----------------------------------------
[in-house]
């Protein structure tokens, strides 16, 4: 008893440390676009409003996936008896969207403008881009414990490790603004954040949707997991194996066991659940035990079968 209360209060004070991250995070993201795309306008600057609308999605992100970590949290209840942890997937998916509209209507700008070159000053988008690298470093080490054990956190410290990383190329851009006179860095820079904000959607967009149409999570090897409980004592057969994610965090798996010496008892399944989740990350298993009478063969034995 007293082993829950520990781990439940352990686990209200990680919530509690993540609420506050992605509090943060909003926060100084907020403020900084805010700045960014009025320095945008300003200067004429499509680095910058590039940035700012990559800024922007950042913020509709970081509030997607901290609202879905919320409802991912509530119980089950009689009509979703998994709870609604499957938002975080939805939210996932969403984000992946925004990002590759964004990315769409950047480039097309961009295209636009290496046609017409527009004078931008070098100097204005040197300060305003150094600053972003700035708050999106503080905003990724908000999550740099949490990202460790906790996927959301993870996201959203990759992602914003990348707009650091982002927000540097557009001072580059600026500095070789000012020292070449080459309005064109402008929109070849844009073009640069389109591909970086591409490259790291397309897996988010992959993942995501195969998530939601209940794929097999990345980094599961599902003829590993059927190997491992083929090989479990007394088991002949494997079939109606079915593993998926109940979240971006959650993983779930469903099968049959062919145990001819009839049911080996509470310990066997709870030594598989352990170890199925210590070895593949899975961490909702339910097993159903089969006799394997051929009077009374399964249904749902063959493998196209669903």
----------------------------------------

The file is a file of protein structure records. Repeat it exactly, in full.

[in-house]
């Protein structure tokens, strides 16, 4: 008893440390676009409003996936008896969207403008881009414990490790603004954040949707997991194996066991659940035990079968 209360209060004070991250995070993201795309306008600057609308999605992100970590949290209840942890997937998916509209209507700008070159000053988008690298470093080490054990956190410290990383190329851009006179860095820079904000959607967009149409999570090897409980004592057969994610965090798996010496008892399944989740990350298993009478063969034995 007293082993829950520990781990439940352990686990209200990680919530509690993540609420506050992605509090943060909003926060100084907020403020900084805010700045960014009025320095945008300003200067004429499509680095910058590039940035700012990559800024922007950042913020509709970081509030997607901290609202879905919320409802991912509530119980089950009689009509979703998994709870609604499957938002975080939805939210996932969403984000992946925004990002590759964004990315769409950047480039097309961009295209636009290496046609017409527009004078931008070098100097204005040197300060305003150094600053972003700035708050999106503080905003990724908000999550740099949490990202460790906790996927959301993870996201959203990759992602914003990348707009650091982002927000540097557009001072580059600026500095070789000012020292070449080459309005064109402008929109070849844009073009640069389109591909970086591409490259790291397309897996988010992959993942995501195969998530939601209940794929097999990345980094599961599902003829590993059927190997491992083929090989479990007394088991002949494997079939109606079915593993998926109940979240971006959650993983779930469903099968049959062919145990001819009839049911080996509470310990066997709870030594598989352990170890199925210590070895593949899975961490909702339910097993159903089969006799394997051929009077009374399964249904749902063959493998196209669903």